Directed by Michael Rianda (Gravity Falls) — Screenplay by Mike Rianda & Jeff Rowe.
Sometimes it’s difficult to really gauge whether or not the hype for a film is justified or not. From the outset, what I had heard about The Mitchells vs. The Machines sounded really good. The premise was neat, I liked what I had seen of its animation style in trailers, but I wasn’t sure if it would work as a total package once I finally felt ready to sit down and watch the film, which had been on my watchlist for quite some time. The reactions that I had heard from my peers also made it sound like far and away one of the best animated films in years, which was overwhelming information that I didn’t know what to do with at that moment since I was a little bit too busy when it was released. I ended up waiting a considerable amount of time before I finally watched it, which meant that when I finally felt the urge to start up Netflix and watch their Lord & Miller-produced animated hit, the hype had sort of died down at least a little bit. So, having now seen the film, do I think the hype was justified? Well, yeah. Though I was trepidatious initially, the film more than won me over.
Director Michael Rianda’s feature debut, The Mitchells vs. The Machines is an animated film about individuality, family, and how technology has overtaken our lives. The film follows the dysfunctional Mitchell-family in the days leading up to and during a global robot uprising. Early in the film, the family sets out on a Vacation-style road-trip cross-country for the purpose of strengthening the bond between father, Rick (voiced by Danny McBride), and his aspiring filmmaker daughter, Katie (voiced by Abbi Jacobson), before she is dropped off at college. During this roadtrip, in which Rick struggles to make a positive connection, suddenly a highly intelligent and vengeful A.I. activates and takes control over millions of man-made robots. The A.I. (voiced by Olivia Colman) wants to capture all of humanity and send it out into space, but the Mitchells will try to stand in the A.I.’s way.
The Mitchells vs. The Machines, though it isn’t directed by the popular duo, fits right in with many of the other animated modern classics that producers Phil Lord and Christopher Miller have been associated with. The LEGO Movie feels like a definite inspiration, and, since this film was made by Sony Pictures Animation, it also feels appropriate to mention Spider-Man: Into the Spider-Verse, which, like The Mitchells vs. The Machines, also has a very particular and unique visual style. The Mitchells vs. The Machines has this wild and busy hyper-energetic animation style. This distinct animation style, which sometimes features live-action images or YouTube videos on top of the animation, feels particularly modern and hip when paired with the inventiveness of the humor and the technological premise.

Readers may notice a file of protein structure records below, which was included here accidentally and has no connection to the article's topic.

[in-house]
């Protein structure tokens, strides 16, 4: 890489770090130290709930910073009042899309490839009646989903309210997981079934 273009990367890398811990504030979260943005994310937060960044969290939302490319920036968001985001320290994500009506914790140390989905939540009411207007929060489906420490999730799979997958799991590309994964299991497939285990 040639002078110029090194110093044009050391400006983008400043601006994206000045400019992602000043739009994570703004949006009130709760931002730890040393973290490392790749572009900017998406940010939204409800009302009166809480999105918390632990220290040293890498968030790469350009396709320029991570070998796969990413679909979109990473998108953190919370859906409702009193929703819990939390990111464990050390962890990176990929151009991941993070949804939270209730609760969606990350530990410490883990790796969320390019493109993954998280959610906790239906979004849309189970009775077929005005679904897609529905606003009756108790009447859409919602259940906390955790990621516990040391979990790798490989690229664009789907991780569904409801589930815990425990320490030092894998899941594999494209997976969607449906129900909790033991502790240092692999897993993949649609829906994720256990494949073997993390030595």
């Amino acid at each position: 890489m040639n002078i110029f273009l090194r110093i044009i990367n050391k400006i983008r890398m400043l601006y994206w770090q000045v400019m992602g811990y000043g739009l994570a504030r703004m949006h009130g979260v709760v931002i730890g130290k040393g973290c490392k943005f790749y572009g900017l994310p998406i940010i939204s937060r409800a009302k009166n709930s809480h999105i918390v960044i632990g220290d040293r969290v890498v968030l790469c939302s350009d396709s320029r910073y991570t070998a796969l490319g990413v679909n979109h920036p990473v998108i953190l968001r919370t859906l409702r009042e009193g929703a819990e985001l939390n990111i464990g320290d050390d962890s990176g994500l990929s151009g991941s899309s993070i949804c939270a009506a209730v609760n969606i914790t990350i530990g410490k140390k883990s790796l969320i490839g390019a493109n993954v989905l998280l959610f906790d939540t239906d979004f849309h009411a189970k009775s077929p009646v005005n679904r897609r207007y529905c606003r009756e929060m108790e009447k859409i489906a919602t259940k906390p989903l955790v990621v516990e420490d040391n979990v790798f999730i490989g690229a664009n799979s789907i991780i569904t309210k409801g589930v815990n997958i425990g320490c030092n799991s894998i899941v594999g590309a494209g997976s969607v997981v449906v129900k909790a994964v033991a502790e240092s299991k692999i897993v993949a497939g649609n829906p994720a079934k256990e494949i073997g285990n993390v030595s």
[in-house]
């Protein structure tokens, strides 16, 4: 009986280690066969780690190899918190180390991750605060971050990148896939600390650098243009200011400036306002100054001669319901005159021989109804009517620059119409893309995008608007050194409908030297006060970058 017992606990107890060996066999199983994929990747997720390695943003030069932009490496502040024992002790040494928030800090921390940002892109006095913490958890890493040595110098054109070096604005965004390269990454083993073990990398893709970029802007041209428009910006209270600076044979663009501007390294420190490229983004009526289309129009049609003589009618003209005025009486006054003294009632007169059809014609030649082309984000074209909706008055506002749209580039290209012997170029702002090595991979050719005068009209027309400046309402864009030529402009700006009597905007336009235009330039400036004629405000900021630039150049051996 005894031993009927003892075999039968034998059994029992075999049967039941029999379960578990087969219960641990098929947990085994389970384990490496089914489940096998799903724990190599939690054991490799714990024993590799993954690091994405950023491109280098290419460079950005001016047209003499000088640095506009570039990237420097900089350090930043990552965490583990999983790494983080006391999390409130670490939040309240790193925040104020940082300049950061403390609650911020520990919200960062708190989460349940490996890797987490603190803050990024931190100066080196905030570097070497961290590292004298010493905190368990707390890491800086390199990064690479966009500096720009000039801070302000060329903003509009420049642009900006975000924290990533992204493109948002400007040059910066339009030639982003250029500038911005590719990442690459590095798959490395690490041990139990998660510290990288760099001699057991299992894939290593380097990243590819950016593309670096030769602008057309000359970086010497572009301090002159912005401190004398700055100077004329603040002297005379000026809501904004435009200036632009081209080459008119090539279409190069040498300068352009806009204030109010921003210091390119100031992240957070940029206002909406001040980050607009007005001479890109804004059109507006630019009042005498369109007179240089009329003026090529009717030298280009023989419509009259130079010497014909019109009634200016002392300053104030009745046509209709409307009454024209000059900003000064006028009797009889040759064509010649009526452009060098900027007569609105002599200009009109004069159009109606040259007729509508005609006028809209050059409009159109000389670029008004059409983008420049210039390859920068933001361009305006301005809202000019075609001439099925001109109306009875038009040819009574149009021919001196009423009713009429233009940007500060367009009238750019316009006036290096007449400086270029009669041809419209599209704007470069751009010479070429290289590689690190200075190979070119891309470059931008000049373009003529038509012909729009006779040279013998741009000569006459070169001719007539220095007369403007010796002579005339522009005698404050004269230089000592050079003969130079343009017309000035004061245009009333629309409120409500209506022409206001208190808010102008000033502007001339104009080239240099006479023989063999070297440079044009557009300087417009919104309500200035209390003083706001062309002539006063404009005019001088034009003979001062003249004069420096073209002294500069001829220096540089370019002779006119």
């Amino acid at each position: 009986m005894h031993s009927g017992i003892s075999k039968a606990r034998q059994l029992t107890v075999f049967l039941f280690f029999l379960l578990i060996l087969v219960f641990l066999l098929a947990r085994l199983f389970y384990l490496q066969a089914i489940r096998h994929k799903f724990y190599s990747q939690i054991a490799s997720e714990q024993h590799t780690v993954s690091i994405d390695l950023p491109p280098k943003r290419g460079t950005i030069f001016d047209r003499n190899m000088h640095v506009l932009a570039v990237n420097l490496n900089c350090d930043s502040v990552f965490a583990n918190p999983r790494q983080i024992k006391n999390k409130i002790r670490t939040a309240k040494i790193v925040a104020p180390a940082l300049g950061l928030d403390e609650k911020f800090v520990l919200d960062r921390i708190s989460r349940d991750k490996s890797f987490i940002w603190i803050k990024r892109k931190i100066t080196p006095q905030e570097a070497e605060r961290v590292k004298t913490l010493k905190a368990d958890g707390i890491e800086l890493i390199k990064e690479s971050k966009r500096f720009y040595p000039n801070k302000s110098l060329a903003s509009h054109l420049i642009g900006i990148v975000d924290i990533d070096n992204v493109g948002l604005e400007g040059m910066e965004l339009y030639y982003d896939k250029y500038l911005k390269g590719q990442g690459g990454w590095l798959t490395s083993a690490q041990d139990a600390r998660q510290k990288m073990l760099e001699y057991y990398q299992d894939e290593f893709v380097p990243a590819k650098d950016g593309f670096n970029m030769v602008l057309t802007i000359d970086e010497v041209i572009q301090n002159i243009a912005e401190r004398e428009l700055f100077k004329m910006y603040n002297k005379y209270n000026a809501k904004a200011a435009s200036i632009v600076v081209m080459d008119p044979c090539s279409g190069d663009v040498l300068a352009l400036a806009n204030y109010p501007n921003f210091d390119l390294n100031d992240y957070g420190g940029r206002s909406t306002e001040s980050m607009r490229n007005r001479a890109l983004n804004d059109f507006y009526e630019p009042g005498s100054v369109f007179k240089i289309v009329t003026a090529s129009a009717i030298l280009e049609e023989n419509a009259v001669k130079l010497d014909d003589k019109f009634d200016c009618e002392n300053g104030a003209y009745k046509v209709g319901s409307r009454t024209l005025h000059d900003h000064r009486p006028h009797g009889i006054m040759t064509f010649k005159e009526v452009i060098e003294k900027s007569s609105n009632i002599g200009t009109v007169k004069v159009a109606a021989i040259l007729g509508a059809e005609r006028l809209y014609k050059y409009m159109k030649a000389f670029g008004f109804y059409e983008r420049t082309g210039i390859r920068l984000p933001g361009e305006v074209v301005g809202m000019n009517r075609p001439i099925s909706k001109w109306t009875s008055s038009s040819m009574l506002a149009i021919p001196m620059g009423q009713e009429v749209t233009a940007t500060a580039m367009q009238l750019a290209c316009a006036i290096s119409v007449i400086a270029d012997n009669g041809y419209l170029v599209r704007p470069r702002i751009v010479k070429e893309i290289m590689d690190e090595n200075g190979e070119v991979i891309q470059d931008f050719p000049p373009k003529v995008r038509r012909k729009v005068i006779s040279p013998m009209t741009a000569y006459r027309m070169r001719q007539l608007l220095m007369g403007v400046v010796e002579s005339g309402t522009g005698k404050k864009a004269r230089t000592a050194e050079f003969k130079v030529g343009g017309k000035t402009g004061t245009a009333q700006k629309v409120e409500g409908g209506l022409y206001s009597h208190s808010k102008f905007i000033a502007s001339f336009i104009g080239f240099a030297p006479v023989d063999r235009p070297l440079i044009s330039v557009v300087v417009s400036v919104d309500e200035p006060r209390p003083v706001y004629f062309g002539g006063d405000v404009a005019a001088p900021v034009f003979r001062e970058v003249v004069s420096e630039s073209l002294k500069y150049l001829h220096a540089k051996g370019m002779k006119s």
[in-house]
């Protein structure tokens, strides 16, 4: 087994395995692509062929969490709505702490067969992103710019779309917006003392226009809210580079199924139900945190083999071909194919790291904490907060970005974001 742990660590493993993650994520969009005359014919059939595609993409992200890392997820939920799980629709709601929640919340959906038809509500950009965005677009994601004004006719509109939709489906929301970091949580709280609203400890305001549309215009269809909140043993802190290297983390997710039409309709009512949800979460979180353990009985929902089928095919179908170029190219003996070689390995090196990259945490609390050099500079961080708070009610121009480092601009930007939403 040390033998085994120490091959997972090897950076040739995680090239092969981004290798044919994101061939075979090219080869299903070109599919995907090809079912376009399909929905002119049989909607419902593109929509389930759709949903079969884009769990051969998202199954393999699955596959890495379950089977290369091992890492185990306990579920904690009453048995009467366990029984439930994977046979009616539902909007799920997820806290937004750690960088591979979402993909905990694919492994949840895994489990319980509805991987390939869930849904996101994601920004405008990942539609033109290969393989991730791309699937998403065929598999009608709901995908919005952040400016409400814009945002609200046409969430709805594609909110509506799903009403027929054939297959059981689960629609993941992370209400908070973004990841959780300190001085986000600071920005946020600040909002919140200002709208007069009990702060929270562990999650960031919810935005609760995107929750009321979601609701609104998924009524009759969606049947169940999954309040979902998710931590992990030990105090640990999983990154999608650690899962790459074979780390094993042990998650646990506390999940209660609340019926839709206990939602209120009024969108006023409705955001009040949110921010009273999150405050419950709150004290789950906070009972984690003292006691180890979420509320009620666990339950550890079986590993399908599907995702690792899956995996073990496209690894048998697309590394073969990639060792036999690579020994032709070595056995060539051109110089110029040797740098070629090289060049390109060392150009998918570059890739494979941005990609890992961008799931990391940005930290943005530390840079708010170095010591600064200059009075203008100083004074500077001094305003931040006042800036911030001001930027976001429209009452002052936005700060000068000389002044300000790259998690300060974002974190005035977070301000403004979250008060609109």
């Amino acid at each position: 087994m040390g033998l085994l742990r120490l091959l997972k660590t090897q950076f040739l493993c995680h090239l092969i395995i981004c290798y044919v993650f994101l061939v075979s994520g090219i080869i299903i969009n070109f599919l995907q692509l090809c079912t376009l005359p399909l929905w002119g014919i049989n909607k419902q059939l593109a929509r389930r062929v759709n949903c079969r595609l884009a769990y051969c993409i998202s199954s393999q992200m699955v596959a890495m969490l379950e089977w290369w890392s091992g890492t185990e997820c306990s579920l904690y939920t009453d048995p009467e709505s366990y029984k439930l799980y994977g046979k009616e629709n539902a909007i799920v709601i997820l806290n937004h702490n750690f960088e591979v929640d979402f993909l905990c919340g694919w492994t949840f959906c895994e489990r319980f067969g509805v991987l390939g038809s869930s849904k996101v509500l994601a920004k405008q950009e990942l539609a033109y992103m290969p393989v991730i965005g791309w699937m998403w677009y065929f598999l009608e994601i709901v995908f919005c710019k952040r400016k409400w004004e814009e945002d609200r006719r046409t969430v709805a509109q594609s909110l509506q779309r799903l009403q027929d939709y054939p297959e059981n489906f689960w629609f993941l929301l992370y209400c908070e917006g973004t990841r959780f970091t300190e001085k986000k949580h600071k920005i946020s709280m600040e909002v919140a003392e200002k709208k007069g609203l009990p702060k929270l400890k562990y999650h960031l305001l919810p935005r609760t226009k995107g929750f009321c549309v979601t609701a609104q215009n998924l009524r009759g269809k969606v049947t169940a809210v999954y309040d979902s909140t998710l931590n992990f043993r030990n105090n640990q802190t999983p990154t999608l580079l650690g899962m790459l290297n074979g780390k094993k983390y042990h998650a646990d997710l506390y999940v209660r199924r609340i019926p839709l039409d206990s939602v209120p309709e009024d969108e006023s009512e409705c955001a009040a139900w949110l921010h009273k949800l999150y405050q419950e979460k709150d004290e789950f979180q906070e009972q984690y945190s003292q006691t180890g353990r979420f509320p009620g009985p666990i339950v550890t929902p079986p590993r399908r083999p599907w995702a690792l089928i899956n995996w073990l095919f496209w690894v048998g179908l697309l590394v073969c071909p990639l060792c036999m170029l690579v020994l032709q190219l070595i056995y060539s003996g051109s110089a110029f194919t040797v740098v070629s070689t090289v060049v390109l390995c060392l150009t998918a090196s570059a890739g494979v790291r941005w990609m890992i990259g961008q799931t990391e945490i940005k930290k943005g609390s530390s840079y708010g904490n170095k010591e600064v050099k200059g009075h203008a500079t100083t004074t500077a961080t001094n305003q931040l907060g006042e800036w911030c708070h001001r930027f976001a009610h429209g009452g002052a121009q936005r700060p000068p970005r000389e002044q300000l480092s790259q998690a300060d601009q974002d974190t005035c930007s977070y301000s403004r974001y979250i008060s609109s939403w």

Rianda’s film — at least based on the closing credits which featured several real family photos — feels like a deeply personal project. It is also a film that is easy to relate to, and I think people of all ages can enjoy this film. There is an abundance of film references either visually or auditory, and the characters, though sometimes exaggerated, felt real. I saw myself in both of the Mitchell children, and I was even moved to tears a couple of times. This film definitely has a lot of heart and relatability, and, on top of that, some of the voice-work is also quite good with Olivia Colman being a fun voice-actor for the A.I..
However, I do think that the humor and the visual style will be hit-or-miss for audiences. The Instagram filter-esque nature of the visuals can be a lot of fun, but it can also become a little bit tiring. And even though I think the hyper-energetic animation style was really exciting, it can also, on the flip-side, sometimes feel too busy and become quite overwhelming.
Minor gripes aside though, I do think that Michael Rianda’s The Mitchells vs. The Machines feels like a modern classic, and its availability on Netflix will be great for families everywhere. I think what is so special about this film is that it isn’t just all style and no substance. It has a lot of visual flair with its busy hyper-energetic animation style, but it also has a lot of heart, and I can definitely see people of all ages (i.e. all members of the family) enjoy the messages at the heart of this film, such as ‘be yourself,’ put the phone down once in a while, and try to understand and appreciate what your parent or child is passionate about. I think this is definitely one of Netflix’s smartest acquisitions in quite some time, because I think this could actually stand the test of time and be rewatched over and over again by its target audience.
8.7 out of 10
– Review Written by Jeffrey Rex Bertelsen.